The largest opportunity for Cyclops will likely be from the oil industry’s needs for environmental impact research and drilling exploration.
Most missions going as deep as Cyclops anticipates are done using remotely operated vehicles (ROVs), unmanned robots controlled from the surface.
But Rush says jobs involving inspection, data collection, and exploration could be done better with a human crew, as ROVs may take multiple dives before completing the task correctly.
“There are certain jobs where having eyes on site is going to be a huge value,” he said. “ … You can’t do everything remotely on the end of a robot.”
Plus, he says, even when a research team does get a government submarine or an ROV, it’s neither cheap nor easy.
“You can rent a deep work-class ROV that will go down 3,000 meters and it will only cost you $10,000 a day but it will require a $100,000-a-day ship.”
Rush intends using his Cyclops to be considerably cheaper. With no specialized launching ship or tether system required, he estimates the total cost will be $35,000 charge per day.
Boeing contributed to the design of the sub’s carbon fiber hull, but Rush says he’s not sure how large the company’s role will be going forward. Boeing declined to comment on the project.
The UW lab’s been working with OceanGate since 2010, when it employed “Antipodes” to test out new sonar equipment and robotic arms from Seattle-based underwater imaging company BlueView Technologies. Rush was on BlueView’s board of directors at the time.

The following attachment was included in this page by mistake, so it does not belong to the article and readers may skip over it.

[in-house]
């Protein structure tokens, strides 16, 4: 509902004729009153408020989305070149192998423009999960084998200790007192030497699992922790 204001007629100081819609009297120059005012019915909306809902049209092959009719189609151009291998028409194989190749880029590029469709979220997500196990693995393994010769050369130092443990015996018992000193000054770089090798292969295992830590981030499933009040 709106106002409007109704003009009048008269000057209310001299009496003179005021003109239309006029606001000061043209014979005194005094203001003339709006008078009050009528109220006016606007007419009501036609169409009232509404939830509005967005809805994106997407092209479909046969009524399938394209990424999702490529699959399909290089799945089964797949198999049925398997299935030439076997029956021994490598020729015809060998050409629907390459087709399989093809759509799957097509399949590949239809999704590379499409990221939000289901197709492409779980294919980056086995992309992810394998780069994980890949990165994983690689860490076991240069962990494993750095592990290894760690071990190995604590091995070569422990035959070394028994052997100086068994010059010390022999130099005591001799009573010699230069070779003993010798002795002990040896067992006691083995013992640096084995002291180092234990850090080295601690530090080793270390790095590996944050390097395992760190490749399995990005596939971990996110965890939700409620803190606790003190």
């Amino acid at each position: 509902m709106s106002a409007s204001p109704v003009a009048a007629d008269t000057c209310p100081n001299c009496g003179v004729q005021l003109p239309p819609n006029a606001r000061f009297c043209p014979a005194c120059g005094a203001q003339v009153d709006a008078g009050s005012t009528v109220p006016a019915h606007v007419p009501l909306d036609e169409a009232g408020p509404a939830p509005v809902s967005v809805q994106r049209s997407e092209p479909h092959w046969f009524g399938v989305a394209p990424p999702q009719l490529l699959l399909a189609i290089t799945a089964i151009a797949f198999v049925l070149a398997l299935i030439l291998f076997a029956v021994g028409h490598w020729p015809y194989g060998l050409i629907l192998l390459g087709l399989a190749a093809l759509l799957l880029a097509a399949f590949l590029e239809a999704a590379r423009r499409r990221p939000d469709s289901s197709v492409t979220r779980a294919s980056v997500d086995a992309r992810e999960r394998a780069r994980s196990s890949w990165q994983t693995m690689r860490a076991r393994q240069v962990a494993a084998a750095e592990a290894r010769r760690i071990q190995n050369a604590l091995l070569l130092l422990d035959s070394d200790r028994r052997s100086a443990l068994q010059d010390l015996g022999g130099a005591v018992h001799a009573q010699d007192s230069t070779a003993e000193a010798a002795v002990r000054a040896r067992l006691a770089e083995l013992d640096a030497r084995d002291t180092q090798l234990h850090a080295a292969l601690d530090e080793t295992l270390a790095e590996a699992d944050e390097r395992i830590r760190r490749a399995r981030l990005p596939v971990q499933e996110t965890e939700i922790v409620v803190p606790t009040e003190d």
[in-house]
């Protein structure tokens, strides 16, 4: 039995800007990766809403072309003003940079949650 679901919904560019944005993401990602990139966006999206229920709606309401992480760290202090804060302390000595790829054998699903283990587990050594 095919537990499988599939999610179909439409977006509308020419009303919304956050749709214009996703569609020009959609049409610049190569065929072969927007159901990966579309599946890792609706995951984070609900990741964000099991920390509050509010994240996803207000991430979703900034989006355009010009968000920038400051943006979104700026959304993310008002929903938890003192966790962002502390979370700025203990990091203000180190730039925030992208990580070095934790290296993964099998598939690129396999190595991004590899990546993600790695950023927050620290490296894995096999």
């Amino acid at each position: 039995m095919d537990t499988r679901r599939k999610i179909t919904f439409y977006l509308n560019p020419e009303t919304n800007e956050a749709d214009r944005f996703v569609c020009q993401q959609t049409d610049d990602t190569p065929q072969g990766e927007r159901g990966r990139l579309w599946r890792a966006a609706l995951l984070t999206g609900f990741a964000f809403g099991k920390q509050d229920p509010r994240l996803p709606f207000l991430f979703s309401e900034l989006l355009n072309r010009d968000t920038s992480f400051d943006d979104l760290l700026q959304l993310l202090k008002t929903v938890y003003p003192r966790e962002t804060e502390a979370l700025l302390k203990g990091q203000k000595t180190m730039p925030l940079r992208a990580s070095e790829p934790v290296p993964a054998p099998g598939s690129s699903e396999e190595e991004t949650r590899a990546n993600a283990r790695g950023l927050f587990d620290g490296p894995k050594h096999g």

“It seemed to me that his small company could benefit from having a team of technical experts to come in and help him on some of the design and engineering work,” said Robert Miyamoto, associate director at the UW Lab. “And we have the facilities.”
Rush’s 14-employee team moved into the UW lab’s space over a year ago. Miyamoto says the submarine could be used in the university’s Oceanography programs to provide hands-on experience to students.
The company’s second submarine, Lula, was acquired and refurbished last year and took its first dive last week. Rush said it will serve mainly as a way to test systems for Cyclops.
A California native, Rush was a venture capitalist with San Francisco-based VC firm Peregrine Partners before coming to the Pacific Northwest 24 years ago to run Kirkland-based Remote Control Technology.
With a BSE in aerospace engineering from Princeton, he also worked briefly with McDonnell Douglas as a flight test engineer before getting an MBA from Berkeley’s Haas School of Business.
“I wanted to be the first person on Mars,” he recalled. “But I realized several years ago that what I thought was space exploration is actually ocean exploration.”
More than for commercial use, Rush says he ultimately wants to see Cyclops used to advance deep-sea research. But without a viable business hook, he says, research doesn’t stand a chance.
“Very few things get funded because they’re good ideas, they get funded because they’re good businesses,” he said. “There are good business reasons to go sub- sea, I hope the beneficiary of that is as a species we understand more about the ocean.”
Alisa Reznick: 206-464-2195 or firstname.lastname@example.org.